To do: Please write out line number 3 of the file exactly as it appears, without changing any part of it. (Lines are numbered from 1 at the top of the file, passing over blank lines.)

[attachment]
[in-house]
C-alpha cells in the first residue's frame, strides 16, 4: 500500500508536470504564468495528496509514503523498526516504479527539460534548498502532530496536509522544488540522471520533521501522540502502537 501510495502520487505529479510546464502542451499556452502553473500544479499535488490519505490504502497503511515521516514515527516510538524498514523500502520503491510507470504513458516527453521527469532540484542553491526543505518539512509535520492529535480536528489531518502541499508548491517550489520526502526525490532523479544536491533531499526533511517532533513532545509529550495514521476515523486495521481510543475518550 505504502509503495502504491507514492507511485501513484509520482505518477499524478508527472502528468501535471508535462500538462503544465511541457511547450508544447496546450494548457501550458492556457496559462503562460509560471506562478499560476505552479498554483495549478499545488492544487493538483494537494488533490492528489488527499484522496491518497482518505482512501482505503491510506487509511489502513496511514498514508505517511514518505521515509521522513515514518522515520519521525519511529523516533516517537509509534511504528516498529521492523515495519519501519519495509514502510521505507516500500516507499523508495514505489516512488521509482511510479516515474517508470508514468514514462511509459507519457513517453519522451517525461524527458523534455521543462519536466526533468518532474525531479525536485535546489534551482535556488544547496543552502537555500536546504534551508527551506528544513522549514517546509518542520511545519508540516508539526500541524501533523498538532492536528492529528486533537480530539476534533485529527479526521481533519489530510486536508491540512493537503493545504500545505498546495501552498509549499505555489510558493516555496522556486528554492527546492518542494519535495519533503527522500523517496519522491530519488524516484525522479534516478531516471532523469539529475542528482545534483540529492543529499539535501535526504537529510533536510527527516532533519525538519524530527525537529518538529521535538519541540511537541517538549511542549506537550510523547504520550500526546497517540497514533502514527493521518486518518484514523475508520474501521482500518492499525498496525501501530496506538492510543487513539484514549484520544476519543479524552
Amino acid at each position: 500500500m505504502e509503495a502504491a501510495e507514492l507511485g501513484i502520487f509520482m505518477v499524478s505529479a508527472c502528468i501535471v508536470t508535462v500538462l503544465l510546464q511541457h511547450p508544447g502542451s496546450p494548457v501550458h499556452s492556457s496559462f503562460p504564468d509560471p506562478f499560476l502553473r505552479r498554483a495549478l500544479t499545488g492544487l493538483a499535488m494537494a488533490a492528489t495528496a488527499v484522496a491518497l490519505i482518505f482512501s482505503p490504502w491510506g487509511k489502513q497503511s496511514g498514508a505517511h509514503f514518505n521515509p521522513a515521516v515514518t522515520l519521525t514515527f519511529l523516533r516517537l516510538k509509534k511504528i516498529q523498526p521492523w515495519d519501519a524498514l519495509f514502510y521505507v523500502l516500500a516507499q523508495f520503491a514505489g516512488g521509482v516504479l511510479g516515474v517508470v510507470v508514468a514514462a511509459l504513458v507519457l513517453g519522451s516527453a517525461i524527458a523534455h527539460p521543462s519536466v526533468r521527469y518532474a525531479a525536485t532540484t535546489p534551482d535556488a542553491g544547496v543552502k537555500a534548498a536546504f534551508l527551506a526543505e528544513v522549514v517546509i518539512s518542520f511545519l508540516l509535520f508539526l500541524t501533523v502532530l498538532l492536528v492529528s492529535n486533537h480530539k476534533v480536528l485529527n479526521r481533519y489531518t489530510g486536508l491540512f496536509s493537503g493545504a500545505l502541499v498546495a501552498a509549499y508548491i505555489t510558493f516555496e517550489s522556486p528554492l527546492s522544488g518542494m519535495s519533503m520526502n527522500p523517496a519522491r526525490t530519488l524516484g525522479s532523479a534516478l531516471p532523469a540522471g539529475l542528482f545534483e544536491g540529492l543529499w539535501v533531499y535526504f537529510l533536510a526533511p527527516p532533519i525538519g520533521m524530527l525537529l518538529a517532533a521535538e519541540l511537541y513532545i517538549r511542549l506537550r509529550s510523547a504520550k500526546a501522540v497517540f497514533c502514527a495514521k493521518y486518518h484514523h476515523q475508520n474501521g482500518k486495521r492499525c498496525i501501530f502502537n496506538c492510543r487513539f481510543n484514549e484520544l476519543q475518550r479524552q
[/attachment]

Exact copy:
Amino acid at each position: 500500500m505504502e509503495a502504491a501510495e507514492l507511485g501513484i502520487f509520482m505518477v499524478s505529479a508527472c502528468i501535471v508536470t508535462v500538462l503544465l510546464q511541457h511547450p508544447g502542451s496546450p494548457v501550458h499556452s492556457s496559462f503562460p504564468d509560471p506562478f499560476l502553473r505552479r498554483a495549478l500544479t499545488g492544487l493538483a499535488m494537494a488533490a492528489t495528496a488527499v484522496a491518497l490519505i482518505f482512501s482505503p490504502w491510506g487509511k489502513q497503511s496511514g498514508a505517511h509514503f514518505n521515509p521522513a515521516v515514518t522515520l519521525t514515527f519511529l523516533r516517537l516510538k509509534k511504528i516498529q523498526p521492523w515495519d519501519a524498514l519495509f514502510y521505507v523500502l516500500a516507499q523508495f520503491a514505489g516512488g521509482v516504479l511510479g516515474v517508470v510507470v508514468a514514462a511509459l504513458v507519457l513517453g519522451s516527453a517525461i524527458a523534455h527539460p521543462s519536466v526533468r521527469y518532474a525531479a525536485t532540484t535546489p534551482d535556488a542553491g544547496v543552502k537555500a534548498a536546504f534551508l527551506a526543505e528544513v522549514v517546509i518539512s518542520f511545519l508540516l509535520f508539526l500541524t501533523v502532530l498538532l492536528v492529528s492529535n486533537h480530539k476534533v480536528l485529527n479526521r481533519y489531518t489530510g486536508l491540512f496536509s493537503g493545504a500545505l502541499v498546495a501552498a509549499y508548491i505555489t510558493f516555496e517550489s522556486p528554492l527546492s522544488g518542494m519535495s519533503m520526502n527522500p523517496a519522491r526525490t530519488l524516484g525522479s532523479a534516478l531516471p532523469a540522471g539529475l542528482f545534483e544536491g540529492l543529499w539535501v533531499y535526504f537529510l533536510a526533511p527527516p532533519i525538519g520533521m524530527l525537529l518538529a517532533a521535538e519541540l511537541y513532545i517538549r511542549l506537550r509529550s510523547a504520550k500526546a501522540v497517540f497514533c502514527a495514521k493521518y486518518h484514523h476515523q475508520n474501521g482500518k486495521r492499525c498496525i501501530f502502537n496506538c492510543r487513539f481510543n484514549e484520544l476519543q475518550r479524552q